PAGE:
The day is done and what a day it was. After three years of study and a summer of uncertainty, I finally graduated yesterday.

The chap and I arrived at the Guildhall in Winchester in good time to collect my rental gown. My parents arrived just before, having driven all the way from Glastonbury for the occasion. A flurry of forms and photographs ensued so that I could have the immortal picture of me and the scroll.

We swept along in procession to the Cathedral, a magnificent venue. As my friend sidestepped puddles and slippery paving stones, I secretly felt relieved at my choice of flat shows. Less glamour, more security, especially when I knew there would be steps to climb later. We took our seats; my parents and the chap had a splendid view of the proceedings, thanks to the chap venturing into a different seating area. They could have been stuck at the back, and as you can imagine in a cathedral, that would have been a very different experience.

The excitement and anticipation bubbled through me as my row of seats awaited our turn. It was nothing more than a couple of handshakes and a posh certificate. But no, it wasn’t just that really. It was the hours of effort poured into a single dream. It was a culmination of hard work during my school years that led me to attending University in the first place. It was recognition of every story I struggled over, every word I wrote. I took a deep breath before stepping on to the stage. As I left, I let out a sigh of satisfaction and pride.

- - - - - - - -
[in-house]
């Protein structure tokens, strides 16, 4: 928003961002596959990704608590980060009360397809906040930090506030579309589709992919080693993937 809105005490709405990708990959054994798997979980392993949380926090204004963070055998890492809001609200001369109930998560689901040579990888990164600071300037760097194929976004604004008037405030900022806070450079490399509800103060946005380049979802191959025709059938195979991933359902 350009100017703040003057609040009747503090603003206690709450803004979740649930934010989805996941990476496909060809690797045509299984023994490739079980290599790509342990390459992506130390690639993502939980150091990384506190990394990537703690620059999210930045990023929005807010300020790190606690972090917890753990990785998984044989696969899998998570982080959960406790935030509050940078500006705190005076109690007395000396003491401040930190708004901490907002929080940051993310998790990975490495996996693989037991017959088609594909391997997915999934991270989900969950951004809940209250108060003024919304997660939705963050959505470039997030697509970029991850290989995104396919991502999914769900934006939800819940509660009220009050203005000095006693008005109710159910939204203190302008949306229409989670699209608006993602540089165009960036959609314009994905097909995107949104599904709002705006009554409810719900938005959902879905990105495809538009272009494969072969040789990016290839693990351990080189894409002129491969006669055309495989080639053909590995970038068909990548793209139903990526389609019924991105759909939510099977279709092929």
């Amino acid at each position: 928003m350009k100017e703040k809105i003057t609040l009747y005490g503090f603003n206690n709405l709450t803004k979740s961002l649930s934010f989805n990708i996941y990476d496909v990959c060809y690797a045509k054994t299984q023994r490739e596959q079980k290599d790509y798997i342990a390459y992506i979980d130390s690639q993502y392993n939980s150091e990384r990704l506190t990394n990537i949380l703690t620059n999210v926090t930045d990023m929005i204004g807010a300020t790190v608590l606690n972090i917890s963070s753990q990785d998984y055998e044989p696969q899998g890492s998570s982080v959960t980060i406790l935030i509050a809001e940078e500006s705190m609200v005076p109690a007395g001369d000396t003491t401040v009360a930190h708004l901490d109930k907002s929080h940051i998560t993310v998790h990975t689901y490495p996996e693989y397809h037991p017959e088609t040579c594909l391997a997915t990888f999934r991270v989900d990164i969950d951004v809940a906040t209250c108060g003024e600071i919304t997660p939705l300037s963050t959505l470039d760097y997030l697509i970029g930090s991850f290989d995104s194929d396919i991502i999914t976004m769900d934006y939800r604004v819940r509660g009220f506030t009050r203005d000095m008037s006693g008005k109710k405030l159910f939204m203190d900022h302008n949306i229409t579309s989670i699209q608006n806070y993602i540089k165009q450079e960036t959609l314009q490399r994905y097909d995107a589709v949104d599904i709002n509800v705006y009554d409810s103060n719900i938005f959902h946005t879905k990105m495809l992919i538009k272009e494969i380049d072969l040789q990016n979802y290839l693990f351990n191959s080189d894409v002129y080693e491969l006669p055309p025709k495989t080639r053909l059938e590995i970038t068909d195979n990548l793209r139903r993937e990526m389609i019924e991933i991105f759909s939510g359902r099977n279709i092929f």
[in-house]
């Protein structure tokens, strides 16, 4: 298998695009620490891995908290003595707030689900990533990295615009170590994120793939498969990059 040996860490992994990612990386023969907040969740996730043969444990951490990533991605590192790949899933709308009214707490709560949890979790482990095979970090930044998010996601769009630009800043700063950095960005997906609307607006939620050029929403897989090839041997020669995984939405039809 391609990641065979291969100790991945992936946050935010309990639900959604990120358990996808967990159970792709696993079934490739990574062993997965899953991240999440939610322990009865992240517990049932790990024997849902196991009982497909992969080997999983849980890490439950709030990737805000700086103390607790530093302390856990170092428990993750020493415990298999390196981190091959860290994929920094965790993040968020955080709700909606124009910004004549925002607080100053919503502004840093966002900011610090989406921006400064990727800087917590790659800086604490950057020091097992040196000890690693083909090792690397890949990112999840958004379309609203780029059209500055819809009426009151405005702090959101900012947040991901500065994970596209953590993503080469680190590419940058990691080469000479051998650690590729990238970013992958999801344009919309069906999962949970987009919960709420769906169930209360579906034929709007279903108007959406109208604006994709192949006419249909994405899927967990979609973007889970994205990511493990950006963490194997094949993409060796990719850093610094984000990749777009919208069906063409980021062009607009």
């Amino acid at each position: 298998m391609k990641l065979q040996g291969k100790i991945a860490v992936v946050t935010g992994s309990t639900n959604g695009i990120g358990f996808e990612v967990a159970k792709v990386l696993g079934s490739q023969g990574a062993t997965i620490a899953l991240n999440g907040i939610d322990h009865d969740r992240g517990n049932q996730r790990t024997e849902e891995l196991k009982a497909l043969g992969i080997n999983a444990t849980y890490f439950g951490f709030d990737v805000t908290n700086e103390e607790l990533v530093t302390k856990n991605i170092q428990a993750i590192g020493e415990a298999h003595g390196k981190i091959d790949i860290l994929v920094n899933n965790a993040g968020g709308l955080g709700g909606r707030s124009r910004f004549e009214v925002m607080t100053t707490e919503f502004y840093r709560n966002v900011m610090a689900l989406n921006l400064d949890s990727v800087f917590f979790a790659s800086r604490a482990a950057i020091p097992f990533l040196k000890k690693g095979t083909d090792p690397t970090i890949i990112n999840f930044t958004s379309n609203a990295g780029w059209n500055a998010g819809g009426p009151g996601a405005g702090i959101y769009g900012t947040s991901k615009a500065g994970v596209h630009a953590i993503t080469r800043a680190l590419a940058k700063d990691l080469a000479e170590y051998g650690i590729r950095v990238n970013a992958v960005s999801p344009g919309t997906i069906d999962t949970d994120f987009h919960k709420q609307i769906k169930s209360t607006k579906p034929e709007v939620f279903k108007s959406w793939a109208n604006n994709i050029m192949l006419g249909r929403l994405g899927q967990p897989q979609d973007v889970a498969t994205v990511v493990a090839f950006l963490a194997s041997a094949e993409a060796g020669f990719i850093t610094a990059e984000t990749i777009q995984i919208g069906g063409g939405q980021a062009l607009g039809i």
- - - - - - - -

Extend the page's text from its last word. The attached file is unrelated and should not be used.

We left via the main doors of the cathedral, a true honour. More photographs – every parent in the land was trying to capture the essence of the day. Soon it was time to hang up the infamous hat and return home. We dined on a feast of smoked salmon, carvery ham, steamed potatoes, salad, crudités, dips, hummus, savoury rice, coleslaw, crackers, cheese and Prosecco. The celebratory meal was paid for by my parents, who also gifted me with a delightful bunch of roses. It was my supper of choice, much more personal than a hurried meal in an overcrowded restaurant.

The day ran so smoothly, I couldn’t have wished for it to be any better. I’m pleased to close the chapter on full-time education now. Who knows if I will return to University in the future, but for now, I’m a graduate with big dreams and big ideas. Thank you Winchester, for lighting the fire.